The Mahabharata of Krishna-Dwaipayana Vyasa, Volume 4 eBook

This eBook from the Gutenberg Project consists of approximately 1,582 pages of information about The Mahabharata of Krishna-Dwaipayana Vyasa, Volume 4.

“Renuka said, ’O thou that art endued with wealth of penances, my head and feet were scorched by the rays of the sun!  Oppressed by the heat, I had betaken myself to the shade of a tree!  Just this has been the cause of the delay!  Informed of the cause, do thou, O lord, cease to be angry with me!’”

“Jamadagni said, ’O Renuka, this very day shall I destroy, with the fiery energy of my weapons, the star of day with his blazing rays, that has afflicted thee in this way!’”

“Bhishma continued, ’Drawing his celestial bow, and taking up many arrows, Jamadagni stood, turning his face towards the sun and watching him as he moved (in his diurnal course).  Then, O son of Kunti, beholding him addressed for fight, Surya approached him in the guise of a Brahmana, and said unto him.  ’What has Surya done to displease thee?  Coursing through the firmament, he draws up the moisture from the earth, and in the form of rains he pours it down once more on her.  It is through this, O regenerate one, that the food of human beings springs up,—­food that is so agreeable to them!  The Vedas say that it is food that constitutes the life-breaths.  O Brahmana, hidden in the clouds and encompassed by his rays, the sun drenches the seven islands with showers of rain.  O puissant one, the moisture, thus poured, diffusing itself into the leaves and fruits of vegetables and herbs, is transformed into food.  O son of Bhrigu, the rites of nativity, religious observances of every kind, investiture with the sacred thread, gifts of kine, weddings, all articles in view of sacrifices, the rules for the governance of men, gifts, all sorts of union (between man and man), and the acquisition of wealth, have their origin in food!  Thou knowest this well!  All the good and agreeable things in the universe, and all the efforts made by living creatures, flow from food.  I duly recite what is well-known to thee!  Indeed, thou fully knowest all that I have said!  Do thou, therefore, O regenerate Rishi, appease thy anger!  What wilt thou gain by annihilating the sun?’”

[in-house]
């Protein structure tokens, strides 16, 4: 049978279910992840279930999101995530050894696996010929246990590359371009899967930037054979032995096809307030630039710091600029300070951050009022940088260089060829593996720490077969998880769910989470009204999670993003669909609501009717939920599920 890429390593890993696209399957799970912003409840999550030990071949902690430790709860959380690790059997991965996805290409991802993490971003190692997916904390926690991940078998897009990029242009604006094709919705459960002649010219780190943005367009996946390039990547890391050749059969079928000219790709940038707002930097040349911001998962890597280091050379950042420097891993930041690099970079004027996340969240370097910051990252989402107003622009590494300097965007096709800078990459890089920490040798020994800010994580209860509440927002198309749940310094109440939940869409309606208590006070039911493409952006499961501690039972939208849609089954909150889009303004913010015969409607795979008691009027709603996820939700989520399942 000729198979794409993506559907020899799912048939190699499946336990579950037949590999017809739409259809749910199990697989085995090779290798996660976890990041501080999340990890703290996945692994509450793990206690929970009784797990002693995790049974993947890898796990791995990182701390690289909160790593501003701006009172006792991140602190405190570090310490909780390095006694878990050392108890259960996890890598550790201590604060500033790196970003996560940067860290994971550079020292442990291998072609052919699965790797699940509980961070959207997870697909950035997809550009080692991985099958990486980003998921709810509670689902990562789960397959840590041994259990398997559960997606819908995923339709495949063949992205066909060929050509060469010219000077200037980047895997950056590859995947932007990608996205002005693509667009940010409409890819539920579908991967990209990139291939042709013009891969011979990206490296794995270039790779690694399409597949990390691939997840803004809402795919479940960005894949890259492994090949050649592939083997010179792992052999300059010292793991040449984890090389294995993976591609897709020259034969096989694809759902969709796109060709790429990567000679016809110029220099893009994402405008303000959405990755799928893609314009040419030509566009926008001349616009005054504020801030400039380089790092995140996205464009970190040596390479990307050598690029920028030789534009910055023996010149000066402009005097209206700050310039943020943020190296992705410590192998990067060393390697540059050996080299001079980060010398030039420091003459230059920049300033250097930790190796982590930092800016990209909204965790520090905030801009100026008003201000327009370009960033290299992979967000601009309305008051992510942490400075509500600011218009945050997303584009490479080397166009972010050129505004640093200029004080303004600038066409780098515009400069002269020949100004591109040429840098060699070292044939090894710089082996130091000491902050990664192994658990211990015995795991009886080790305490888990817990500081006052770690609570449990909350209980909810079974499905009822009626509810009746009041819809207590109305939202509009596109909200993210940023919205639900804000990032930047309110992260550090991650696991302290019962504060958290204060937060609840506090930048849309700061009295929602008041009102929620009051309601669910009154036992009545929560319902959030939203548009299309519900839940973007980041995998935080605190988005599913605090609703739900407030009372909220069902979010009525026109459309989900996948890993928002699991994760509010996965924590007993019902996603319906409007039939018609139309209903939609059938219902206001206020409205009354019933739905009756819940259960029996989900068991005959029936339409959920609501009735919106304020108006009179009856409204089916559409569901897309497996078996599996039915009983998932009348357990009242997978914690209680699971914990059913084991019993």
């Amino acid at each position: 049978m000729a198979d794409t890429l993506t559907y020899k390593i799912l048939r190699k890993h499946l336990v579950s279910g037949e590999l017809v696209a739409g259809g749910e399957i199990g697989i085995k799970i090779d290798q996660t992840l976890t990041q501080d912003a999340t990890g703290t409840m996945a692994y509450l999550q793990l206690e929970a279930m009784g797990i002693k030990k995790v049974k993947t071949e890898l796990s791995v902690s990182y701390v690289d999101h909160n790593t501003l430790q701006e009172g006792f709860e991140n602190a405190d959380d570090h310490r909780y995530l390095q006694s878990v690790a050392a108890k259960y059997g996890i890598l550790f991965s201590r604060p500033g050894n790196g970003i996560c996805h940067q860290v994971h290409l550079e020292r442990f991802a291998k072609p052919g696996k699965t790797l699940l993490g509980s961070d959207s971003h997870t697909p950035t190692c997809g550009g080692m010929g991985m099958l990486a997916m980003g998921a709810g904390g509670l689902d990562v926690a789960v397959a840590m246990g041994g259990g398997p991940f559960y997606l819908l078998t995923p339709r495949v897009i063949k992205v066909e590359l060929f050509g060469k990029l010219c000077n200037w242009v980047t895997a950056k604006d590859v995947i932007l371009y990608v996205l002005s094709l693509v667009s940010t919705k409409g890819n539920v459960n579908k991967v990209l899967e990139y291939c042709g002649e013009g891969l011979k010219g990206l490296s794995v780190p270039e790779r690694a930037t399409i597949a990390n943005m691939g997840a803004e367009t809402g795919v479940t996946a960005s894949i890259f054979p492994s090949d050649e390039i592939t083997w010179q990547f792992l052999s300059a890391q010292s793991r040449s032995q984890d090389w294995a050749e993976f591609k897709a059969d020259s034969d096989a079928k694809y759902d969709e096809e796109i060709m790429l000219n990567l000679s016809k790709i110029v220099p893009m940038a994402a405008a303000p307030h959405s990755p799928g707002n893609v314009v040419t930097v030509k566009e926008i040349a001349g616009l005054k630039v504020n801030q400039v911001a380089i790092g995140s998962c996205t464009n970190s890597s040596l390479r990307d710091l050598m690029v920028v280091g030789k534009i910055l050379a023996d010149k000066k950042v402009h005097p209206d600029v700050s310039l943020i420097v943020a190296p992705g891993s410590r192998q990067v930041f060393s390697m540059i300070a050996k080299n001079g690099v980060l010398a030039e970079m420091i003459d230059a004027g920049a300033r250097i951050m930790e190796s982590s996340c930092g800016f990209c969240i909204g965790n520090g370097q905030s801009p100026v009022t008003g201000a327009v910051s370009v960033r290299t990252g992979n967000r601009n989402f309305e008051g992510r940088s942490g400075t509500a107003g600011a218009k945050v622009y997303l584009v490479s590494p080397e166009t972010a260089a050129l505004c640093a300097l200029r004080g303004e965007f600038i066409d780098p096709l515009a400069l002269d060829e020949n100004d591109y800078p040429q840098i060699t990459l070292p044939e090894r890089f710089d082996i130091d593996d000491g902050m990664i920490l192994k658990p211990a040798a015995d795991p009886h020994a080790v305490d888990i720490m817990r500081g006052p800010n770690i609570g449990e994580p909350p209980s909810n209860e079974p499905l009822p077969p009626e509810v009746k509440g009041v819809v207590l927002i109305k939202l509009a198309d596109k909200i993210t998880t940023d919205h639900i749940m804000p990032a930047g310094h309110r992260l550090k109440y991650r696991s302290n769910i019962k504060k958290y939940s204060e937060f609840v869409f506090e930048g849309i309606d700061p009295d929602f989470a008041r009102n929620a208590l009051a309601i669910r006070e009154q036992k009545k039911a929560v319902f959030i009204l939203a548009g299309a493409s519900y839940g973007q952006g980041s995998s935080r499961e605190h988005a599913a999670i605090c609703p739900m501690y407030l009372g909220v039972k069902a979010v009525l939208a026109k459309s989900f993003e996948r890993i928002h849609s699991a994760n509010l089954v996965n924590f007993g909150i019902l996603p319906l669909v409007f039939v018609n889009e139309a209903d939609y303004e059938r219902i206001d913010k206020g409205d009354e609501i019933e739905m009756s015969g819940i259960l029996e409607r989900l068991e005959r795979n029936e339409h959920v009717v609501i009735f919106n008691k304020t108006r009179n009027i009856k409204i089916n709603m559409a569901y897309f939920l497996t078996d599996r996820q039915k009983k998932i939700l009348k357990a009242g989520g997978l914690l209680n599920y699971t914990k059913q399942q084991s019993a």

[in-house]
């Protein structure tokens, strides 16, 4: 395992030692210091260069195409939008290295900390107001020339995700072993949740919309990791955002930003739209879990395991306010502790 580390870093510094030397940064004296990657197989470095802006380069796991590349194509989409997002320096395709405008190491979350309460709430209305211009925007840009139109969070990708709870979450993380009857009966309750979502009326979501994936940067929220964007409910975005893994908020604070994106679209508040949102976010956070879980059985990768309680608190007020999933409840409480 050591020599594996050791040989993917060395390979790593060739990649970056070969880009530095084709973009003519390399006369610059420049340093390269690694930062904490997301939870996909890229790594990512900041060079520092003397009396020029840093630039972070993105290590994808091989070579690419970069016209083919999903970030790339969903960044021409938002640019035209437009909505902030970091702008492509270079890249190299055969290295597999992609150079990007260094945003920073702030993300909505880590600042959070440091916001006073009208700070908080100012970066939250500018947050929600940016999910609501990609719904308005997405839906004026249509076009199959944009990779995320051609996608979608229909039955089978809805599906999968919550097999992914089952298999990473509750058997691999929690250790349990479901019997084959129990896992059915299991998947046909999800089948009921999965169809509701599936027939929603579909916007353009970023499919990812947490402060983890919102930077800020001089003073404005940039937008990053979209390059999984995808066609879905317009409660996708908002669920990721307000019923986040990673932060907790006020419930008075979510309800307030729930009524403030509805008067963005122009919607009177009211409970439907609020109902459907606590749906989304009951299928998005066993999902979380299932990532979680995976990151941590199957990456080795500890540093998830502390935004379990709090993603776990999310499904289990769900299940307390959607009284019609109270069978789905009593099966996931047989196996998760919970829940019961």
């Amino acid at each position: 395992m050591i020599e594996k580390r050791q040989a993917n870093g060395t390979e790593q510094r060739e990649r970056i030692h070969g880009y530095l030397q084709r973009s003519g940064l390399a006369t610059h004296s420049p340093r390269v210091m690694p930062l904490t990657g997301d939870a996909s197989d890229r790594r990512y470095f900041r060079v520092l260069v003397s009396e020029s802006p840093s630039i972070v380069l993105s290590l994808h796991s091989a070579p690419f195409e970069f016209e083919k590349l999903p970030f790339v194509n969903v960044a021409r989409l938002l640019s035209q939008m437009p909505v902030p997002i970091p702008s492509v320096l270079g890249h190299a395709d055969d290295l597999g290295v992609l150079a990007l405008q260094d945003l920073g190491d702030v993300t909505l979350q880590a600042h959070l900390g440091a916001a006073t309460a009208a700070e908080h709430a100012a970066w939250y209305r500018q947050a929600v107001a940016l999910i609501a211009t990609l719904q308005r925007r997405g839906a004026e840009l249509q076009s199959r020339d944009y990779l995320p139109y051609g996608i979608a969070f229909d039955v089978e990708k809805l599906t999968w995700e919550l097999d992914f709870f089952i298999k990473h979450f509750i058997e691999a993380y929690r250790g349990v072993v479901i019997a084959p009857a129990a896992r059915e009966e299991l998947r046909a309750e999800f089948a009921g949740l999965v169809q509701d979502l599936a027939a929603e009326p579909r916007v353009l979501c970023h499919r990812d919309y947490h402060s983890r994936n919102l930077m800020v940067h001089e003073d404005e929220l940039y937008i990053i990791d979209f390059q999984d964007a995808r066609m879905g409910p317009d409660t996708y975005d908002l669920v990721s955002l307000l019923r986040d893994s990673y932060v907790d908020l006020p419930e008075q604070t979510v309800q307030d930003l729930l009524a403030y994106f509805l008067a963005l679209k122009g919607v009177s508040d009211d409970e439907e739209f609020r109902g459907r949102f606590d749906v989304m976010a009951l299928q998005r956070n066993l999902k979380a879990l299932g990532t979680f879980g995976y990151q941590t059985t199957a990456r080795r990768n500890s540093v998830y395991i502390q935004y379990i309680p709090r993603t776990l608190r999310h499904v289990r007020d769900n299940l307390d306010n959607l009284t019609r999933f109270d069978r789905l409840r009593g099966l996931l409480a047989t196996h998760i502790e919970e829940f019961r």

“Yudhishthira said, ’What did that foremost of ascetics, viz., Jamadagni endued with great energy, do when thus besought by the maker of day?’”

“Bhishma said, ’O descendant of Kuru, despite all the supplications of Surya, the sage Jamadagni, endued with the effulgence of fire, continued to cherish his anger.  Then.  O king, Surya, in the guise of a Brahmana, bowed his head unto him and addressed him, with folded hands, in these soft words.  ’O regenerate Rishi, the sun is always in motion!  How shalt thou pierce the Lord of day who is continually moving forward?’”

“Jamadagni said, With the eye of knowledge I know thee to be both moving and motionless!  I shall surely read thee a lesson this day.  At midday thou seemest to stay in the heavens for a moment.  It is then, O Surya, that I shall pierce thee with my arrows!  There is no swerving from this my resolution!’”

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The Mahabharata of Krishna-Dwaipayana Vyasa, Volume 4 from Project Gutenberg. Public domain.
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